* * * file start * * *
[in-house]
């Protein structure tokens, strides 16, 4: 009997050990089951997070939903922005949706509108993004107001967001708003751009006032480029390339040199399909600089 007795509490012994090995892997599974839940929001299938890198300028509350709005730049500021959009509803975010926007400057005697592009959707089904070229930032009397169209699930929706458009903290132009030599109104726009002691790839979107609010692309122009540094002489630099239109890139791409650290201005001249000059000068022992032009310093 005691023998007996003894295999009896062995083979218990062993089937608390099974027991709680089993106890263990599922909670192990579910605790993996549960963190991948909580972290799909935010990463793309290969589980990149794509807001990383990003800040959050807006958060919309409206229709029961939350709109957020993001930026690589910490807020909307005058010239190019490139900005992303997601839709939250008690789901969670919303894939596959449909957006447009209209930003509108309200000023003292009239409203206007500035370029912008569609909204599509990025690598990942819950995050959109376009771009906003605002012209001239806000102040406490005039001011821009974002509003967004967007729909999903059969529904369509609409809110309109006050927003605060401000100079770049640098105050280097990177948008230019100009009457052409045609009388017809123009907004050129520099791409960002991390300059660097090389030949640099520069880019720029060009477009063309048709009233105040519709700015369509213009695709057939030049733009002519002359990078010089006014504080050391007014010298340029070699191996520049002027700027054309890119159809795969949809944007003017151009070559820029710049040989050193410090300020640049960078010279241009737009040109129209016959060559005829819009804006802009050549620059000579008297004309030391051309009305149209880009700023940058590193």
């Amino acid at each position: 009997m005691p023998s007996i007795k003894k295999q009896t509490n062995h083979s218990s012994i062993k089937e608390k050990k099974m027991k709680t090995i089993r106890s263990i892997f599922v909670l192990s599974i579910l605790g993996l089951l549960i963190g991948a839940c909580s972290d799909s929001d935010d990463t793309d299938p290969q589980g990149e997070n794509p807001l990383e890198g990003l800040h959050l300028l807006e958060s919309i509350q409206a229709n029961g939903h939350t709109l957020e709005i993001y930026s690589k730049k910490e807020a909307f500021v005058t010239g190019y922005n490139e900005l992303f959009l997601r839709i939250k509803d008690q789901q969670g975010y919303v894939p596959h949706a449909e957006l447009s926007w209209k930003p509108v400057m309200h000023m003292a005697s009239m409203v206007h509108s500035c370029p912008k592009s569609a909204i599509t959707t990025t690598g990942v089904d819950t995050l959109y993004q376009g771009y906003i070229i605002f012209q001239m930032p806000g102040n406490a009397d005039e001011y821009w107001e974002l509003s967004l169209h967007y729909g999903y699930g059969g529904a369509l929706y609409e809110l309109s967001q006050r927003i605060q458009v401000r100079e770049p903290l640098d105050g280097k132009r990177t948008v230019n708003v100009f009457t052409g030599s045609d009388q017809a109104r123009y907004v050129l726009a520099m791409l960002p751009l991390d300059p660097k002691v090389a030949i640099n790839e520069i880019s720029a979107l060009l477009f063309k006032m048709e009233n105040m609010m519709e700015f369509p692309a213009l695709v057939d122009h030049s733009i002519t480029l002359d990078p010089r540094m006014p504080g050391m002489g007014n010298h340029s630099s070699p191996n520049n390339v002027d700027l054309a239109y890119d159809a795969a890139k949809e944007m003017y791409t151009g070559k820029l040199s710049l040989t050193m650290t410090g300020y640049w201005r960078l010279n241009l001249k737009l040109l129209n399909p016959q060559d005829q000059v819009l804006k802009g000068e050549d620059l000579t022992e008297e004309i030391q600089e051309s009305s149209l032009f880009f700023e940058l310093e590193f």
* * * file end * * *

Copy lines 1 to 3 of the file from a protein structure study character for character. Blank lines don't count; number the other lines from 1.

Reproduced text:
[in-house]
């Protein structure tokens, strides 16, 4: 009997050990089951997070939903922005949706509108993004107001967001708003751009006032480029390339040199399909600089 007795509490012994090995892997599974839940929001299938890198300028509350709005730049500021959009509803975010926007400057005697592009959707089904070229930032009397169209699930929706458009903290132009030599109104726009002691790839979107609010692309122009540094002489630099239109890139791409650290201005001249000059000068022992032009310093 005691023998007996003894295999009896062995083979218990062993089937608390099974027991709680089993106890263990599922909670192990579910605790993996549960963190991948909580972290799909935010990463793309290969589980990149794509807001990383990003800040959050807006958060919309409206229709029961939350709109957020993001930026690589910490807020909307005058010239190019490139900005992303997601839709939250008690789901969670919303894939596959449909957006447009209209930003509108309200000023003292009239409203206007500035370029912008569609909204599509990025690598990942819950995050959109376009771009906003605002012209001239806000102040406490005039001011821009974002509003967004967007729909999903059969529904369509609409809110309109006050927003605060401000100079770049640098105050280097990177948008230019100009009457052409045609009388017809123009907004050129520099791409960002991390300059660097090389030949640099520069880019720029060009477009063309048709009233105040519709700015369509213009695709057939030049733009002519002359990078010089006014504080050391007014010298340029070699191996520049002027700027054309890119159809795969949809944007003017151009070559820029710049040989050193410090300020640049960078010279241009737009040109129209016959060559005829819009804006802009050549620059000579008297004309030391051309009305149209880009700023940058590193």
């Amino acid at each position: 009997m005691p023998s007996i007795k003894k295999q009896t509490n062995h083979s218990s012994i062993k089937e608390k050990k099974m027991k709680t090995i089993r106890s263990i892997f599922v909670l192990s599974i579910l605790g993996l089951l549960i963190g991948a839940c909580s972290d799909s929001d935010d990463t793309d299938p290969q589980g990149e997070n794509p807001l990383e890198g990003l800040h959050l300028l807006e958060s919309i509350q409206a229709n029961g939903h939350t709109l957020e709005i993001y930026s690589k730049k910490e807020a909307f500021v005058t010239g190019y922005n490139e900005l992303f959009l997601r839709i939250k509803d008690q789901q969670g975010y919303v894939p596959h949706a449909e957006l447009s926007w209209k930003p509108v400057m309200h000023m003292a005697s009239m409203v206007h509108s500035c370029p912008k592009s569609a909204i599509t959707t990025t690598g990942v089904d819950t995050l959109y993004q376009g771009y906003i070229i605002f012209q001239m930032p806000g102040n406490a009397d005039e001011y821009w107001e974002l509003s967004l169209h967007y729909g999903y699930g059969g529904a369509l929706y609409e809110l309109s967001q006050r927003i605060q458009v401000r100079e770049p903290l640098d105050g280097k132009r990177t948008v230019n708003v100009f009457t052409g030599s045609d009388q017809a109104r123009y907004v050129l726009a520099m791409l960002p751009l991390d300059p660097k002691v090389a030949i640099n790839e520069i880019s720029a979107l060009l477009f063309k006032m048709e009233n105040m609010m519709e700015f369509p692309a213009l695709v057939d122009h030049s733009i002519t480029l002359d990078p010089r540094m006014p504080g050391m002489g007014n010298h340029s630099s070699p191996n520049n390339v002027d700027l054309a239109y890119d159809a795969a890139k949809e944007m003017y791409t151009g070559k820029l040199s710049l040989t050193m650290t410090g300020y640049w201005r960078l010279n241009l001249k737009l040109l129209n399909p016959q060559d005829q000059v819009l804006k802009g000068e050549d620059l000579t022992e008297e004309i030391q600089e051309s009305s149209l032009f880009f700023e940058l310093e590193f």